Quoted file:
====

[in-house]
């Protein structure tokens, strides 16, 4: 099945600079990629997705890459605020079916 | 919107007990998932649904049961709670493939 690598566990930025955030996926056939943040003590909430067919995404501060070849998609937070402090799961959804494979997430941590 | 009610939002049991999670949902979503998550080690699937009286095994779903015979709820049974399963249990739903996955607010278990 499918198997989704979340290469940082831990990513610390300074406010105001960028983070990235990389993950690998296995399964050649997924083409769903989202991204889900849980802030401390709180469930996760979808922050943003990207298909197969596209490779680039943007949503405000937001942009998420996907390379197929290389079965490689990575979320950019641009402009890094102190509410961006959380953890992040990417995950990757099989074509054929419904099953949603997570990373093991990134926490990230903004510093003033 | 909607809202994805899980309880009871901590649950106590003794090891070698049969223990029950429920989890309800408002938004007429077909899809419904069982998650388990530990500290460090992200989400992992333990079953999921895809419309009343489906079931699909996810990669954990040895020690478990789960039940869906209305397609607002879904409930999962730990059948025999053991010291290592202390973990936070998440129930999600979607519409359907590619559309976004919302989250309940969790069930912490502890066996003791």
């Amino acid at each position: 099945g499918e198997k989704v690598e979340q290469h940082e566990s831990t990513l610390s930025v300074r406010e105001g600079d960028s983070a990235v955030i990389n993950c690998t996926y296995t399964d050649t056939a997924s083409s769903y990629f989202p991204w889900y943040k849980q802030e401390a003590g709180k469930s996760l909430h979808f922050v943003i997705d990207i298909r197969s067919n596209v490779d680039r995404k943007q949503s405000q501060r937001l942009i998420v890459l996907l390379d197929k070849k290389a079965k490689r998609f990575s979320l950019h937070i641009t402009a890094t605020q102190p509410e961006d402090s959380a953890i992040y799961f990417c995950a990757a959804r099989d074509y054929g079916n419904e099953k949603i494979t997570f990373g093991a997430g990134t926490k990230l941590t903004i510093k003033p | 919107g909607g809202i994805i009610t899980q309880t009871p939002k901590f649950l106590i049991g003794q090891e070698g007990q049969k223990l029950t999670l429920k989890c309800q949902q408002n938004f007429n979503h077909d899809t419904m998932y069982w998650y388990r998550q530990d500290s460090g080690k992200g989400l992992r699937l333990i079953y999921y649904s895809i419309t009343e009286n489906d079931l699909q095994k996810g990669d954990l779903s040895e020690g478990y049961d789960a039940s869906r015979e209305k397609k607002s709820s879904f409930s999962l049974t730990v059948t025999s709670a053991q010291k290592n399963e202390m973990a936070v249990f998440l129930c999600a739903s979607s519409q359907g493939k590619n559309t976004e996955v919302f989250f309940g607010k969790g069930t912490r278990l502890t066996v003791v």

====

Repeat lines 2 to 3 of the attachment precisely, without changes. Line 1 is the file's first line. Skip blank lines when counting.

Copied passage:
């Protein structure tokens, strides 16, 4: 099945600079990629997705890459605020079916 | 919107007990998932649904049961709670493939 690598566990930025955030996926056939943040003590909430067919995404501060070849998609937070402090799961959804494979997430941590 | 009610939002049991999670949902979503998550080690699937009286095994779903015979709820049974399963249990739903996955607010278990 499918198997989704979340290469940082831990990513610390300074406010105001960028983070990235990389993950690998296995399964050649997924083409769903989202991204889900849980802030401390709180469930996760979808922050943003990207298909197969596209490779680039943007949503405000937001942009998420996907390379197929290389079965490689990575979320950019641009402009890094102190509410961006959380953890992040990417995950990757099989074509054929419904099953949603997570990373093991990134926490990230903004510093003033 | 909607809202994805899980309880009871901590649950106590003794090891070698049969223990029950429920989890309800408002938004007429077909899809419904069982998650388990530990500290460090992200989400992992333990079953999921895809419309009343489906079931699909996810990669954990040895020690478990789960039940869906209305397609607002879904409930999962730990059948025999053991010291290592202390973990936070998440129930999600979607519409359907590619559309976004919302989250309940969790069930912490502890066996003791």
């Amino acid at each position: 099945g499918e198997k989704v690598e979340q290469h940082e566990s831990t990513l610390s930025v300074r406010e105001g600079d960028s983070a990235v955030i990389n993950c690998t996926y296995t399964d050649t056939a997924s083409s769903y990629f989202p991204w889900y943040k849980q802030e401390a003590g709180k469930s996760l909430h979808f922050v943003i997705d990207i298909r197969s067919n596209v490779d680039r995404k943007q949503s405000q501060r937001l942009i998420v890459l996907l390379d197929k070849k290389a079965k490689r998609f990575s979320l950019h937070i641009t402009a890094t605020q102190p509410e961006d402090s959380a953890i992040y799961f990417c995950a990757a959804r099989d074509y054929g079916n419904e099953k949603i494979t997570f990373g093991a997430g990134t926490k990230l941590t903004i510093k003033p | 919107g909607g809202i994805i009610t899980q309880t009871p939002k901590f649950l106590i049991g003794q090891e070698g007990q049969k223990l029950t999670l429920k989890c309800q949902q408002n938004f007429n979503h077909d899809t419904m998932y069982w998650y388990r998550q530990d500290s460090g080690k992200g989400l992992r699937l333990i079953y999921y649904s895809i419309t009343e009286n489906d079931l699909q095994k996810g990669d954990l779903s040895e020690g478990y049961d789960a039940s869906r015979e209305k397609k607002s709820s879904f409930s999962l049974t730990v059948t025999s709670a053991q010291k290592n399963e202390m973990a936070v249990f998440l129930c999600a739903s979607s519409q359907g493939k590619n559309t976004e996955v919302f989250f309940g607010k969790g069930t912490r278990l502890t066996v003791v």